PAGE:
Almost everyone has had at least mild acne at some point. Acne is the most common of all skin disorders, especially teenagers. A generation or so ago, it was thought that eating too many sweet or greasy foods caused acne; now doctors know much more about why breakouts happen and how to treat them.
Generally, no. The primary trigger of most cases of acne is the fluctuation of hormones. Hormones stimulate the oil glands to produce more sebum, which can block pores. Bacteria can then grow within the pores, causing them to become inflamed and break out.
That happens at times of major hormonal change, such as during the menstrual cycle, and during the teen years, no matter what you eat. So despite what your grandmother told you, eating too many potato chips won’t make you break out in pimples.
But there is some evidence that certain diets may have an effect on acne, says Macrene Alexiades-Armenakas, MD, PhD, an assistant clinical professor of dermatology at Yale School of Medicine. Studies, such as one published in the Journal of the American Academy of Dermatology, have suggested that high consumption of dairy products raises the risk of getting acne because of the hormones in milk, cheese, and yogurt. However, subsequent studies have not supported the theory.
Still other studies of acne’s relationship to nutrition have shown that a diet with a high glycemic index, such as white breads, waffles, and other carbs, worsens acne.
You don’t have to stop wearing makeup altogether, but you might try switching brands or going with a different type. If you’re noticing breakouts along the sides of your temples, hair creams or gels might be exacerbating your acne, says Alexiades-Armenakas. Look for cosmetics and toiletries with the label “non comedogenic,” meaning that they don’t clog pores.
Not necessarily. In fact, scrubbing too hard at your face can aggravate your acne, and using alcohol-based astringents can dry out the skin. Acne is triggered by hormones, and while gentle, regular cleansing with soap and warm water can sometimes help with mild breakouts, more significant acne requires more than just good hygiene.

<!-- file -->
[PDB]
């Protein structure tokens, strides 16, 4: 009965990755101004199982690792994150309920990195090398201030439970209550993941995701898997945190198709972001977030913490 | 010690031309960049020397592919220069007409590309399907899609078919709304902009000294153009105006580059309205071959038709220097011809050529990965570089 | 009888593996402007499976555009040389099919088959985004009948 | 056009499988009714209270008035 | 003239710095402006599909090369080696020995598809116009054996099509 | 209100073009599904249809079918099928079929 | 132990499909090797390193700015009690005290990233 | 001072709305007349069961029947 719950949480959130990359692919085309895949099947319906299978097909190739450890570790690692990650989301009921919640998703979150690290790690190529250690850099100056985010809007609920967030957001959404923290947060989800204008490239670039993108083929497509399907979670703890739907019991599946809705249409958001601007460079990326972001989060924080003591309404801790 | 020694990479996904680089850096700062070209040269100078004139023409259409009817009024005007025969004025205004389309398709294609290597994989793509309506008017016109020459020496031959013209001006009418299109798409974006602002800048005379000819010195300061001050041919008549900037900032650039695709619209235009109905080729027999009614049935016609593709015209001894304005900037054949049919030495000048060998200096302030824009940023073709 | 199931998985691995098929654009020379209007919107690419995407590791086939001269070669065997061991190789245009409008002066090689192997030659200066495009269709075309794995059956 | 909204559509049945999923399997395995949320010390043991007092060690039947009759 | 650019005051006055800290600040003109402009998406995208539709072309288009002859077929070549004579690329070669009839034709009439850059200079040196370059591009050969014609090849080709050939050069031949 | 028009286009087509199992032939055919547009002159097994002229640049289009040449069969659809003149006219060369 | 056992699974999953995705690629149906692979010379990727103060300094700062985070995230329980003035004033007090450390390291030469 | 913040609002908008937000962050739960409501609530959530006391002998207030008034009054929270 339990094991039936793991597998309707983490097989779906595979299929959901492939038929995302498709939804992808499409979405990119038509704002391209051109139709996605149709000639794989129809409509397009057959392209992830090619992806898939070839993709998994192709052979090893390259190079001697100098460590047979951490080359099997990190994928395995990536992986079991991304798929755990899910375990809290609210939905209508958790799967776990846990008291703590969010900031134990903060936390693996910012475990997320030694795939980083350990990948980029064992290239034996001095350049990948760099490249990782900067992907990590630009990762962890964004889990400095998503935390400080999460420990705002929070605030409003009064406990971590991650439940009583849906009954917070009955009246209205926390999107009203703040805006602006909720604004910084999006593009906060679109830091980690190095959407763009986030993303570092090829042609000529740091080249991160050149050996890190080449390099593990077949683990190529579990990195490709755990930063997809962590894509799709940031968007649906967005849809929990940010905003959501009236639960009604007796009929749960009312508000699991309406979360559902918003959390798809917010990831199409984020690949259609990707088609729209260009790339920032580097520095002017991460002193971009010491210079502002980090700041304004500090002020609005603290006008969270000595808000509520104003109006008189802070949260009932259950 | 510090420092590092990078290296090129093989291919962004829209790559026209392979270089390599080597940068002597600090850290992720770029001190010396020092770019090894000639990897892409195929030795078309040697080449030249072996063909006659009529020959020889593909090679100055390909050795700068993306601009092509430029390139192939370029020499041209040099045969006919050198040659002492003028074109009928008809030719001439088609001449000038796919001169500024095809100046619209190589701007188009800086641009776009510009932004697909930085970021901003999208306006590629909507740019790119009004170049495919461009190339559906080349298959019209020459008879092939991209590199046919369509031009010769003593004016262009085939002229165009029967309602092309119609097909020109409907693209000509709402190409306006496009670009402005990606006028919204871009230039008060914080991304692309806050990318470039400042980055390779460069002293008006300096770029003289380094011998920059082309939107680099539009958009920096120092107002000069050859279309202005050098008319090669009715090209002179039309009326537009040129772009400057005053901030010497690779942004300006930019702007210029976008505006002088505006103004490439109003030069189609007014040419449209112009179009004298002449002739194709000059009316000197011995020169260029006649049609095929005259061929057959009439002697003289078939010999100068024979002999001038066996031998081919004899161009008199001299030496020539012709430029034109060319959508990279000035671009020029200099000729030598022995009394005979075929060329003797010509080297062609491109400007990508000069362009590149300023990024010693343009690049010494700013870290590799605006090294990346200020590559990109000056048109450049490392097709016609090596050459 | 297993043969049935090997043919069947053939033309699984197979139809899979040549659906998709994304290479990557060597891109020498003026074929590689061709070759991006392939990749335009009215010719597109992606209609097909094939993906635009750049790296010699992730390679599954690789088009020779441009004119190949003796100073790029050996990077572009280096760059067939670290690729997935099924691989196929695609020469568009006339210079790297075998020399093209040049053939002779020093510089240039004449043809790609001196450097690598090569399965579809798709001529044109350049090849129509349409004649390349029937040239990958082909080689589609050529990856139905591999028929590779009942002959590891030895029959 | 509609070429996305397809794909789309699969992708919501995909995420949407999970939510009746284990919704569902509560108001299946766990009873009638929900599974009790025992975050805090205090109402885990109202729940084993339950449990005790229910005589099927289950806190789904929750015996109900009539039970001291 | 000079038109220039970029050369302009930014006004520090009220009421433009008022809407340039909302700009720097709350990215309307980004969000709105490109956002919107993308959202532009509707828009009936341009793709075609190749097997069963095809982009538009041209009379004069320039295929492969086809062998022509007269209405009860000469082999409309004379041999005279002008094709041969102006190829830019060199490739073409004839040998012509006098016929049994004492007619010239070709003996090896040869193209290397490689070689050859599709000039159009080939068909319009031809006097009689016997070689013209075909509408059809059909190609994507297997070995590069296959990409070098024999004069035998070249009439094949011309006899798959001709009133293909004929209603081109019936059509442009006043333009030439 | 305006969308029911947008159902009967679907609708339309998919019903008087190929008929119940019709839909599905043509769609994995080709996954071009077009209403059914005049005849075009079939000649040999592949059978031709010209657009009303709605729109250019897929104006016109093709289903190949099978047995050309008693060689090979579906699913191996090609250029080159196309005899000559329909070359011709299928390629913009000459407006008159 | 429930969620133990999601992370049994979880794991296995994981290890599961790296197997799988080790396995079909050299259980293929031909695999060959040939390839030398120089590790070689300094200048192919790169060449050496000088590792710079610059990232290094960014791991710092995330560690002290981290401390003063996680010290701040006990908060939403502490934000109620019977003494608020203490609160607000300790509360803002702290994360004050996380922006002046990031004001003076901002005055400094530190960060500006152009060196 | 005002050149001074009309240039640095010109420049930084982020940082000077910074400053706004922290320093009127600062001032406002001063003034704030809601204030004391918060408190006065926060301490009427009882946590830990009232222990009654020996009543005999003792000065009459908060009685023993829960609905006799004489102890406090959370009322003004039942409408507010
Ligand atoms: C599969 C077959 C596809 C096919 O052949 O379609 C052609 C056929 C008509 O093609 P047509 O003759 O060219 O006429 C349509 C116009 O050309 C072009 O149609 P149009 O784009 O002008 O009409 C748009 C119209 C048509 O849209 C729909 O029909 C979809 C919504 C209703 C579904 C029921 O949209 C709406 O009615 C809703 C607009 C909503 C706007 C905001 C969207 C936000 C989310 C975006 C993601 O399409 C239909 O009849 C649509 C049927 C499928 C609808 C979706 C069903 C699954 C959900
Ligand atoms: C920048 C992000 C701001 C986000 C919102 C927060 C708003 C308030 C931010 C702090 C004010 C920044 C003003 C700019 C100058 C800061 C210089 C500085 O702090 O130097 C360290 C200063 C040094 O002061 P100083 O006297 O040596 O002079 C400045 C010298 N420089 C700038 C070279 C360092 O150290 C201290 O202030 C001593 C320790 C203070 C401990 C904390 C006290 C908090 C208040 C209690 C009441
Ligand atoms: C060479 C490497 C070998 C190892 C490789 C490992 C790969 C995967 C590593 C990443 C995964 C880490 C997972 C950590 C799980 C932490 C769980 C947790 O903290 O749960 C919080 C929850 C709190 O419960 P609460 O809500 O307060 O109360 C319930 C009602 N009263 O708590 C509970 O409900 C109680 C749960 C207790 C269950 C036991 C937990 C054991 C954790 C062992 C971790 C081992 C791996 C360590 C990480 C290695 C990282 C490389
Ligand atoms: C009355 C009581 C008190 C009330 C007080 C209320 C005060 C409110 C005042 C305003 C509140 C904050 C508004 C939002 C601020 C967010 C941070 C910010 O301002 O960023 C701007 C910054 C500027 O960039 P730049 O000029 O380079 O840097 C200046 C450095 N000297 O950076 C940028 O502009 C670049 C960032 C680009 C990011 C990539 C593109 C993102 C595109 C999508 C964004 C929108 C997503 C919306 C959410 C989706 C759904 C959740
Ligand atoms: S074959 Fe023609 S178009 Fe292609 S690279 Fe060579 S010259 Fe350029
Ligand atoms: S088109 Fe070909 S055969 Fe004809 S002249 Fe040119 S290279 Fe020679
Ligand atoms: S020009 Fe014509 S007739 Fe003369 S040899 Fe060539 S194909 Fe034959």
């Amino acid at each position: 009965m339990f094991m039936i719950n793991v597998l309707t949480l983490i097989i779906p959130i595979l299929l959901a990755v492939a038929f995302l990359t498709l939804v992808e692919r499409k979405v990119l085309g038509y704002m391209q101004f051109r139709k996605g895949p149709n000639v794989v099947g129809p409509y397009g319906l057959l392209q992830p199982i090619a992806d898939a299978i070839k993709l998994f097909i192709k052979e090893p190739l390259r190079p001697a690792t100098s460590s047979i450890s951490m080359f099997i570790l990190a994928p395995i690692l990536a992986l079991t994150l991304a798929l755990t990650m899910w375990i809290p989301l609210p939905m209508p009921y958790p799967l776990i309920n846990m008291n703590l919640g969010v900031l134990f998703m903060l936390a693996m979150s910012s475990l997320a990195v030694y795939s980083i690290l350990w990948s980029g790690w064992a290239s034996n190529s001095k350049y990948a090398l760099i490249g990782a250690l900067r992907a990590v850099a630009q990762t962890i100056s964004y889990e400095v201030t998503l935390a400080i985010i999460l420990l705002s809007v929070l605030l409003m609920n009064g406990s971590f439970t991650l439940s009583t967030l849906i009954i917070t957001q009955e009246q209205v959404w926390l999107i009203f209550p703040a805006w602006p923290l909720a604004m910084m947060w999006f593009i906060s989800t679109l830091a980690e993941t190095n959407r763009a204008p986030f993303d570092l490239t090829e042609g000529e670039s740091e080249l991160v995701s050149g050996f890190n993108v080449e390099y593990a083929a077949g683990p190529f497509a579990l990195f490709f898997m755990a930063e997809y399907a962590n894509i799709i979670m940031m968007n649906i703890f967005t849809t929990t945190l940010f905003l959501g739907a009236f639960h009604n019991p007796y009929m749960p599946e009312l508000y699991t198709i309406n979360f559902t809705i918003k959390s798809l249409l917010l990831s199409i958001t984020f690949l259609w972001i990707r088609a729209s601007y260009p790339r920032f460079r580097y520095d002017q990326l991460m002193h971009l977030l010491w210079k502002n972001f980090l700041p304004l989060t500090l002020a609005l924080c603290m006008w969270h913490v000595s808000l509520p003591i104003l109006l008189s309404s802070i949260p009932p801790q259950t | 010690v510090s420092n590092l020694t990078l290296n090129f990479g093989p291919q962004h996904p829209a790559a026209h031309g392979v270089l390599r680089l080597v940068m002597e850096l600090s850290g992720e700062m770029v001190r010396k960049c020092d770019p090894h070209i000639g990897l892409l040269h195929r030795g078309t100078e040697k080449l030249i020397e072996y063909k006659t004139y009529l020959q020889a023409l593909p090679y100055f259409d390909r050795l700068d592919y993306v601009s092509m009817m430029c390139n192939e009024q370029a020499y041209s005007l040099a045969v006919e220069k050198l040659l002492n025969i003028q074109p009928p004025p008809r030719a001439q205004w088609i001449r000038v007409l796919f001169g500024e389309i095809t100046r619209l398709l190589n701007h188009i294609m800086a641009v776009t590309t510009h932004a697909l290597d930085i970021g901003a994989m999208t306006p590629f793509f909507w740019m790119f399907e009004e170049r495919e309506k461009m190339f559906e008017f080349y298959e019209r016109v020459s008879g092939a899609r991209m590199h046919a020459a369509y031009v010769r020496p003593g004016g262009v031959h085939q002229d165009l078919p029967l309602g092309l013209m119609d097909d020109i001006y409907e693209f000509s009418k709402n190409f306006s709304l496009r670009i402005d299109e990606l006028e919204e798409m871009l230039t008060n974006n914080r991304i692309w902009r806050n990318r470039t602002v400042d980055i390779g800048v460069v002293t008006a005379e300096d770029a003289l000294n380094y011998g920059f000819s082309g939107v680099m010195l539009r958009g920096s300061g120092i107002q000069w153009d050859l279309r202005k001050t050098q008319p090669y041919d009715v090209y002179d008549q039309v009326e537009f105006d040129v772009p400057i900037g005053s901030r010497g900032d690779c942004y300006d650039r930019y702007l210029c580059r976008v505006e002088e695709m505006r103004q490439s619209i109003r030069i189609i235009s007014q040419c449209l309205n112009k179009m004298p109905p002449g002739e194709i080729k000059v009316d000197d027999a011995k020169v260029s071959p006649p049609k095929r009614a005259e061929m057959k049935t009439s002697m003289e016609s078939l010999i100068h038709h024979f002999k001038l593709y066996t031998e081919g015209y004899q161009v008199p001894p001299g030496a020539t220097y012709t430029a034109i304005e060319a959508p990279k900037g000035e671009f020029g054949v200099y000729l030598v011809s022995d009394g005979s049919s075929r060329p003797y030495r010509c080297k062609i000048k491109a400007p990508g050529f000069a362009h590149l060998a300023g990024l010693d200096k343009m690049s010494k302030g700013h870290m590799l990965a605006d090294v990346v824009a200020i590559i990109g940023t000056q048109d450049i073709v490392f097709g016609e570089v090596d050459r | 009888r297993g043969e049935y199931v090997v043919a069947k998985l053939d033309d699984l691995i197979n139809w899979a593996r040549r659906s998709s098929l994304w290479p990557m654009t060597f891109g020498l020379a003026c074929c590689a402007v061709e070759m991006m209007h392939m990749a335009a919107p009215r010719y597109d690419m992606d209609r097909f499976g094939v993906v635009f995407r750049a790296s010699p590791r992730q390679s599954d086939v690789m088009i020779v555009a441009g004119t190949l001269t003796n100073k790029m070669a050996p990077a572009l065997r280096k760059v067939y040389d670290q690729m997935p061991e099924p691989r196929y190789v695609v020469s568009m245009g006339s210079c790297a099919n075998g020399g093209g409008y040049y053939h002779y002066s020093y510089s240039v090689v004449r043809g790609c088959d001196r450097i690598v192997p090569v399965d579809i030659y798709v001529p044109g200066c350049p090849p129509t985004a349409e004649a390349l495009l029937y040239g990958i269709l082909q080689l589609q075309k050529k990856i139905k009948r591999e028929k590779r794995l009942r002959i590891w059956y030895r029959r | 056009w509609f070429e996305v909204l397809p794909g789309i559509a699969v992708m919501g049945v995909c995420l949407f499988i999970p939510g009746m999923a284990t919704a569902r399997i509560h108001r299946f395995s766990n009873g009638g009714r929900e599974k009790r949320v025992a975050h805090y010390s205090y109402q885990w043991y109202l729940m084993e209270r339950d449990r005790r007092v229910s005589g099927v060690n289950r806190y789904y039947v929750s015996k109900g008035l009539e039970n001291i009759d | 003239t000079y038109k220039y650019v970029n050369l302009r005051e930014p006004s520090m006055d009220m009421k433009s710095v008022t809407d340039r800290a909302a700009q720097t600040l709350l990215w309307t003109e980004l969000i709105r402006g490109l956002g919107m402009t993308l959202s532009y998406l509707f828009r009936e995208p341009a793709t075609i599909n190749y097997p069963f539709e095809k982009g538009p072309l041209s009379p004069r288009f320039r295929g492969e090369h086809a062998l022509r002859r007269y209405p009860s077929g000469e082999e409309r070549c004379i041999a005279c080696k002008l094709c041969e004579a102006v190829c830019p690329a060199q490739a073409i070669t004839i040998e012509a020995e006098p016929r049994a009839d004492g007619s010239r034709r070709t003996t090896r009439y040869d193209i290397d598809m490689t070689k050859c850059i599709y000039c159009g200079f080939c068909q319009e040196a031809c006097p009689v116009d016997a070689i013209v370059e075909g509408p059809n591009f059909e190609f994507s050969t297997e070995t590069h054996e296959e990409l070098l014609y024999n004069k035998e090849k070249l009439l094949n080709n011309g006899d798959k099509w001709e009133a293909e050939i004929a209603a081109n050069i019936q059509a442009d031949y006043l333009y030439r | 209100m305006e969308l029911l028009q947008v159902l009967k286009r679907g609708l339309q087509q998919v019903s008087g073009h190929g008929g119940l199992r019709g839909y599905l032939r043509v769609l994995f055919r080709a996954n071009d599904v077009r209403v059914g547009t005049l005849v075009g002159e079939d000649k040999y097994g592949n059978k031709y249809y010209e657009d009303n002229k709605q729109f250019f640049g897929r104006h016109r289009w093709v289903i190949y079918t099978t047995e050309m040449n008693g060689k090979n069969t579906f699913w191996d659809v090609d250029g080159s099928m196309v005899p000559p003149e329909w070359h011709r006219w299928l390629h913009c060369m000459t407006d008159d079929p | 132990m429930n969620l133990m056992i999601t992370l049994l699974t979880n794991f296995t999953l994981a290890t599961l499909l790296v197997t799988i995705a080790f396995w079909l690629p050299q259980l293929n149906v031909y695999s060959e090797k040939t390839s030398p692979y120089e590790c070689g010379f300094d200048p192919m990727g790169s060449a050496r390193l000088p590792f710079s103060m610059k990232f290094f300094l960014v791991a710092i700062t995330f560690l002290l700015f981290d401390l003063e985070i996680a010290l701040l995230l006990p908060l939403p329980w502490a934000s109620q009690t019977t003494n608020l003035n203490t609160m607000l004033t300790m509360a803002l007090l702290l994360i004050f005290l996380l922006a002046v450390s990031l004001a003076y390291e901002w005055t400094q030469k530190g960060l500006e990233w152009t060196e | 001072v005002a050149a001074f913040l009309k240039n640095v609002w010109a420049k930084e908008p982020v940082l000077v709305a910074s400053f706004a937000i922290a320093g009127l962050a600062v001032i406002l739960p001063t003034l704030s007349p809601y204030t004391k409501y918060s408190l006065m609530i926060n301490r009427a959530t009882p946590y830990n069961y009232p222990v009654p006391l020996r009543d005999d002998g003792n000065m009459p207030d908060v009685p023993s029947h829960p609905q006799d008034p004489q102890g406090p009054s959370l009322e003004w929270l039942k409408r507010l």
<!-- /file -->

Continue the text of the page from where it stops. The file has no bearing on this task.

The primary trigger for acne is fluctuating hormones — specifically, the male hormone testosterone. (Women do have some levels of testosterone.) When teenagers hit puberty, their hormones start surging — and often, so does acne.
Although the hormonal fluctuations that cause acne are most common during the teen years, they can also affect adults. Women may experience hormonal swings during their menstrual cycle, pregnancy, and menopause that result in acne breakouts.
Acne can also be a side effect of certain medications, such as anticonvulsants and steroid drugs. Some people may also have a genetic predisposition to acne. One study found that 50% of adults with acne had a parent, sibling, or child with acne.
That depends on many factors: your age, whether you’re male or female, how severe your acne is, and how long you’ve had it, among others. There are several options available.
For mild to moderate acne, many dermatologists will start with a combination of a topical cream or gel containing either a retinoid or benzoyl peroxide along with a topical antibiotic. For more inflammatory acne, an oral antibiotic may be added. For more significant cases of acne, women may be placed on birth control pills or on the drug spironolactone, a water pill which also blocks male hormones. They may also prescribe the newly approved topical treatment clascoterone (Winlevi) which works a lot like spironolactone, only as an ointment.
Severe cases of acne may be treated with the drug isotretinoin, which is very effective. However, side effects and blood abnormalities must be monitored monthly and requires registration with the FDA to obtain a prescription. There are also various types of light or photodynamic therapies available.
If over-the-counter treatments, like a topical retinoid or products containing benzoyl peroxide or salicylic acid, along with gentle cleansing, don’t work for you (give them a chance — it can take 4-12 weeks to improve acne), a dermatologist may be able to help. Severe acne requires aggressive treatment to prevent scarring.
Most often, acne will go away on its own at the end of puberty, but some people still struggle with acne in adulthood. Almost all acne can be successfully treated, however. It’s a matter of finding the right treatment for you.